$changes->child( mychanges =>
            title       => loc('My Changes'),
            description => loc('Changes I\'m working on'),
            path        => '/Changes/MyChanges.html'

There’s actually loads more to in our live menu than that as we also have things like “canned” change requests and a bunch more documentation (quick start guides, policies, etc), but this gives you the basic idea. Canned changes are links to one of the /Changes Mason links shown above that additionally have a set of parameters passed in as well. These deal with changes that are put in regularly with similar details so we give users a partially completed change request template - for example network switch upgrades where its just the location and date/time that change usually. That saves people having to cut-n-paste the same details each time they generate a change request.

The actual user interface behind /Changes/Normal.html, /Changes/Emergency.html and /Changes/Pre-approved.html are custom Mason elements that generate the forms we require and validates the data the user enters. That’s pretty specific to our change process and local resources, and not something I’d want to share without doing a lot of sanitization! It’s also quite complex. We modelled the workflow that the change management folk wanted and then implemented that in the Perl code that drives the Mason elements. Although you can see that we separate out “normal”, “emergency” and “pre-approved” changes in the menus and links, the same Mason code implements all of them - its one Mason file symlinked to the other two names in /opt/rt4/local/html/Changes. That’s because a lot of the process and validation is shared between the three change types and it was easier to do it all in one place and ensure that we didn’t get things out of sync when the change process changes.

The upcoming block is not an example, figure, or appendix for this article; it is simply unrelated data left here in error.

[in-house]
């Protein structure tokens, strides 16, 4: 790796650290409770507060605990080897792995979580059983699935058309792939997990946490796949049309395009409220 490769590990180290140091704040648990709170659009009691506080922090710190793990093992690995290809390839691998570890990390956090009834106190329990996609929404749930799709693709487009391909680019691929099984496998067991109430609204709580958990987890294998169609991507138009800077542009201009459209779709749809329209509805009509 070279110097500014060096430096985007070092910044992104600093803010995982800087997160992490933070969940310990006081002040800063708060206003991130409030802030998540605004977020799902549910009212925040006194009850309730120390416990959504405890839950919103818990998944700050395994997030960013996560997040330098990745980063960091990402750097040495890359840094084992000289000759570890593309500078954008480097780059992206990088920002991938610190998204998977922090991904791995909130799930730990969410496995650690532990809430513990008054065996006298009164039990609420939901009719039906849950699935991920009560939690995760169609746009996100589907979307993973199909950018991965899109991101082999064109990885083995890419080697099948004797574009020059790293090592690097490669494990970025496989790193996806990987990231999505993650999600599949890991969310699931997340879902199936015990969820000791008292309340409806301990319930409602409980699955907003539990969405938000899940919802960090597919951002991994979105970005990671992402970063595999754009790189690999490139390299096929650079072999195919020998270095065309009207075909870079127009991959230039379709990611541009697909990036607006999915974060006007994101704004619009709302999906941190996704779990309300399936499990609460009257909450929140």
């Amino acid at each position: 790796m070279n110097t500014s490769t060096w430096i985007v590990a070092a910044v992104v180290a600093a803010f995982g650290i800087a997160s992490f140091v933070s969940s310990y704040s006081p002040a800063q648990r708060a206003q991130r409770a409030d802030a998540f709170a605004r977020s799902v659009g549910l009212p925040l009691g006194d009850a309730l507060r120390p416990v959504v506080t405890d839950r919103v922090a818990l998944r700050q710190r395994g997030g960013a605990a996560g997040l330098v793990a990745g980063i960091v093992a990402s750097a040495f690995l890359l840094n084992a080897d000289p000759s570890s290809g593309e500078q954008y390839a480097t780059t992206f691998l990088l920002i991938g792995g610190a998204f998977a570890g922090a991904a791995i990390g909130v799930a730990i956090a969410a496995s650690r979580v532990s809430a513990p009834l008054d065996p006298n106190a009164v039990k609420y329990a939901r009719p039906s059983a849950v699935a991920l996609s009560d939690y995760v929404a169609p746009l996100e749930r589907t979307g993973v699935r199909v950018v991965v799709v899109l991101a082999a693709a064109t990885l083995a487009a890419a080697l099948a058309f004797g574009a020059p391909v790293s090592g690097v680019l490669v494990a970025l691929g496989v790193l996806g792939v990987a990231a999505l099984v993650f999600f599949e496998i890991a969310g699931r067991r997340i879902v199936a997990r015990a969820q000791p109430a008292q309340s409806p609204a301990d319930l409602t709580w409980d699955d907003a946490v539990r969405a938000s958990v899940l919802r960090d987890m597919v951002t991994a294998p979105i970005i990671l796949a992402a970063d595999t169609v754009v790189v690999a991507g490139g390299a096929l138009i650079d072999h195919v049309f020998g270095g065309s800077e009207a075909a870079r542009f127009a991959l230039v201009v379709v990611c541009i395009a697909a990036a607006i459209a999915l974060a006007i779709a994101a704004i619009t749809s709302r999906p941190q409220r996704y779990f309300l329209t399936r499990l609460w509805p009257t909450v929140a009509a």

We’ve also added the option to allow certain people to upload spreadsheets of pre-approved change requests. This is handy when an IT project needs to submit loads of individual changes that are all “pre-approved” types (so don’t need to go to a Change Approval Board meeting). For example updating large number of Wifi access points or re-imaging different student PC labs every summer. Indeed the ability to upload spreadsheets with bulk ticket information is proving to be popular enough that we’ve got a prototype uploader for normal, non-change tickets awaiting testing and then (hopefully) deployment.

Incidentally one upside/downside of our set up (depending on how you look at it) is that people can still access the change tickets via the normal RT tools, even though we don’t encourage that. Sometimes that’s really handy to put in “odd” things that these custom constrained change request forms don’t support (such as adding Cc’s, etc) but it does mean that people can accidentally stuff up their own change requests sometimes! Luckily not terribly often, and there is the transaction history so an admin can go in and put it right for them (and then try to work out how to stop it from happening again!).

Thank you for the nice overview of your setup.